The Sustainability Challenges That Threaten the Agave Industry
For many Americans, the word “agave” conjures up thoughts of tequila. And for some, it’s not a pleasant association — even the good stuff can be a little too reminiscent of low-grade party fuel and terrible hangovers. Even as artisanal and celebrity-made tequilas become more popular (aided by at-home pandemic drinking), the unfortunate reputation persists.
Beyond cheap liquor, however, agaves are a source of many products: you may have experimented with agave nectar in baked goods or had the pleasure of sipping a complex and smoky mezcal. Agaves are also strikingly beautiful plants with a complex life cycle and an intricate relationship with some unexpected pollinators. If you live in a warm part of the country, you may even have a plant growing in your yard.
Between a growing interest in nectar and a booming artisanal spirits market, demand for agave products is at an all-time high. Unfortunately, this growing demand has led some farmers to turn to environmentally taxing production methods which have stressed the already volatile agave market, threatening the agave industry’s survival.
From Sap to Syrup and Spirits
Agaves are spiny desert plants native to Mexico that grow slowly, storing sap in their core for years until blooming a single, towering stalk of flowers before death. Typically, agaves are harvested right before they flower, the point when the plants have stored the most sap. It’s the sugar-rich cores – called piñas for their resemblance to pineapples — that are harvested, cooked and pressed to release a rich syrup that is processed into nectar or fermented into alcohol.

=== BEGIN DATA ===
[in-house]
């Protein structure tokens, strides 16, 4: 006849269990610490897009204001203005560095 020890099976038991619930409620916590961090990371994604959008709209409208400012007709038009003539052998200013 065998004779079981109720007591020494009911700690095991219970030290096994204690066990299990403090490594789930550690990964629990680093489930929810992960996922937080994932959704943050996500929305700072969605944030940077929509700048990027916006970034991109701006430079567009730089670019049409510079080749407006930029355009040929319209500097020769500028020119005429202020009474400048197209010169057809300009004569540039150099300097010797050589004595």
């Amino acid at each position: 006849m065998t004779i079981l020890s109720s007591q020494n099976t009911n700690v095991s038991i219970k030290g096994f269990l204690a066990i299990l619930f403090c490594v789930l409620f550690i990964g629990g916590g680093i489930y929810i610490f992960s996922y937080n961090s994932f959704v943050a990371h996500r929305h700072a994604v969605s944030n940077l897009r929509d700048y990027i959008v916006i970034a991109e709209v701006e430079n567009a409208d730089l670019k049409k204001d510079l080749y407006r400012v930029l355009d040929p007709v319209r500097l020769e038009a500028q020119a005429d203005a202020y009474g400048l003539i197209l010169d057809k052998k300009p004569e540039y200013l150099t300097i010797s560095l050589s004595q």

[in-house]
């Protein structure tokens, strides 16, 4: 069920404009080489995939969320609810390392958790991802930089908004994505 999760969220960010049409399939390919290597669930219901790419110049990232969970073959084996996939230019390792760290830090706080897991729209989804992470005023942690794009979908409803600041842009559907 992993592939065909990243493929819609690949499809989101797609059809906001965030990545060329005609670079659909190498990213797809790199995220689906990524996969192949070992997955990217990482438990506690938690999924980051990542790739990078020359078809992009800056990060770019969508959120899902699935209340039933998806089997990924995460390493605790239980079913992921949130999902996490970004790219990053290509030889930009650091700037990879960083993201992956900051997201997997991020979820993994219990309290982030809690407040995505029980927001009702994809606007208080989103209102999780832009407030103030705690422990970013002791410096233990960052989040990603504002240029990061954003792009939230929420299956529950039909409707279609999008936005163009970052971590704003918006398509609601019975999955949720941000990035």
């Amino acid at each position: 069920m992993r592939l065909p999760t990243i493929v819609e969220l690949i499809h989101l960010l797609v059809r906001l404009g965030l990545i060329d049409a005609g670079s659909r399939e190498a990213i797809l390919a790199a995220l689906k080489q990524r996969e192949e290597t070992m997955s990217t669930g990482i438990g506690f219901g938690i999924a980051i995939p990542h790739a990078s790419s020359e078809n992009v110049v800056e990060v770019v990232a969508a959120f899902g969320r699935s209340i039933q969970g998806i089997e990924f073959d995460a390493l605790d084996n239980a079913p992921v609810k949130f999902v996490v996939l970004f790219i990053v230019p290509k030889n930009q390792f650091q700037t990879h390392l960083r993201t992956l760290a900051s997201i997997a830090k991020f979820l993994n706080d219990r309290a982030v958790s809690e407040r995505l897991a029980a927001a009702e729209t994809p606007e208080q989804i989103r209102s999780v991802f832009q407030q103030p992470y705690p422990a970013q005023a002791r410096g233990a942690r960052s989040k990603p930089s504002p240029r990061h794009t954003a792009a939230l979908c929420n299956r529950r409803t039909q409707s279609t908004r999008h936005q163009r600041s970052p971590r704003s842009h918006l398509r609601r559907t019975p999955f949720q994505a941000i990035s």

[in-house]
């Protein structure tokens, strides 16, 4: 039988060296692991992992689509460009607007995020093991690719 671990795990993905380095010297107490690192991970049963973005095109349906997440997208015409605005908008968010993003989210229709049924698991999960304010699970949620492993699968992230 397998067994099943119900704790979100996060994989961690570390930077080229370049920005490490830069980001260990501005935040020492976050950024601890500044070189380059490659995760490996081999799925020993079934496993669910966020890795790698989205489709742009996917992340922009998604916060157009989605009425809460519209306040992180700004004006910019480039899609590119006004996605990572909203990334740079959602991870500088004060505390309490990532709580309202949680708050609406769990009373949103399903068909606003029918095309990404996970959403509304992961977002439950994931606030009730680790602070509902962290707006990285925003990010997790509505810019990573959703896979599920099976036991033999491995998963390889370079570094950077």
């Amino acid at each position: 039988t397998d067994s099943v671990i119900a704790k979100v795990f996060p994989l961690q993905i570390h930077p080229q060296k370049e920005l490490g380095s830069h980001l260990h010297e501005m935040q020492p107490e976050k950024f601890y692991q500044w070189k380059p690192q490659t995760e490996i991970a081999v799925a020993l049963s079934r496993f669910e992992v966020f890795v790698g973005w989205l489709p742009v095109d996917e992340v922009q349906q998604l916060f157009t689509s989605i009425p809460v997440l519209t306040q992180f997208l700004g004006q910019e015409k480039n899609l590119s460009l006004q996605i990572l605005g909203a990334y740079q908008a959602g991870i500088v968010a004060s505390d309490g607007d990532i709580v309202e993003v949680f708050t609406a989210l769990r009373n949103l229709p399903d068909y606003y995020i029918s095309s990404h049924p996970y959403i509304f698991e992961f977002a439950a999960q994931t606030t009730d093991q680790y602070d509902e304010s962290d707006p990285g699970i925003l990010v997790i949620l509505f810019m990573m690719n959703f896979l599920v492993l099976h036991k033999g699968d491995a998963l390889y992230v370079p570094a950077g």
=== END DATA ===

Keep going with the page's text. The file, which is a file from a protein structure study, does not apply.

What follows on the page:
Purified syrup from the agave sap is sold in the US as agave nectar, even though it doesn’t come from agave flowers like the name might suggest. Agave nectar has gained popularity as an alternative sweetener, specifically as a vegan alternative to honey, as it has a similar ratio of fructose, glucose and other sugars. Experts debate whether it has health benefits above other sugars — it’s naturally high in fructose, which makes it sweeter than other sugars per calorie, so people might use slightly less of it than other sweeteners. Food companies tout the fructans in the nectar as a natural source of fiber, but some nutritionists warn agave nectar is nearly identical to the much-maligned high fructose corn syrup. Regardless of its health effects, the market for agave nectar is projected to keep growing.
However, the main driver of agave demand is alcohol. The Aztecs fermented agave sap into a milky alcoholic beverage called pulque. It’s still consumed in Mexico but has limited appeal abroad. It’s unclear whether distillation was practiced by ancient Mesoamericans or if it was introduced by Spanish colonists, but distilled agave spirits are now consumed worldwide. Tequila, which is made only from the blue agave, is the most popular. A smokier kind of agave spirit, mezcal, is made from a wider range of agave varieties, some wild-collected and some cultivated.
Tequila consumption outside of Mexico has traditionally been driven by lower-quality spirits used in cocktails like the margarita, but artisanal and high-quality tequilas have become far more widespread in recent years. The explosion of artisanal tequilas has contributed to rapid growth in the tequila market, with sales nearly quadrupling since 2002. Mezcal is also booming in popularity: imports to the US surged 50 percent in 2019, overtaking consumption in Mexico itself.
Boom and Bust Cycles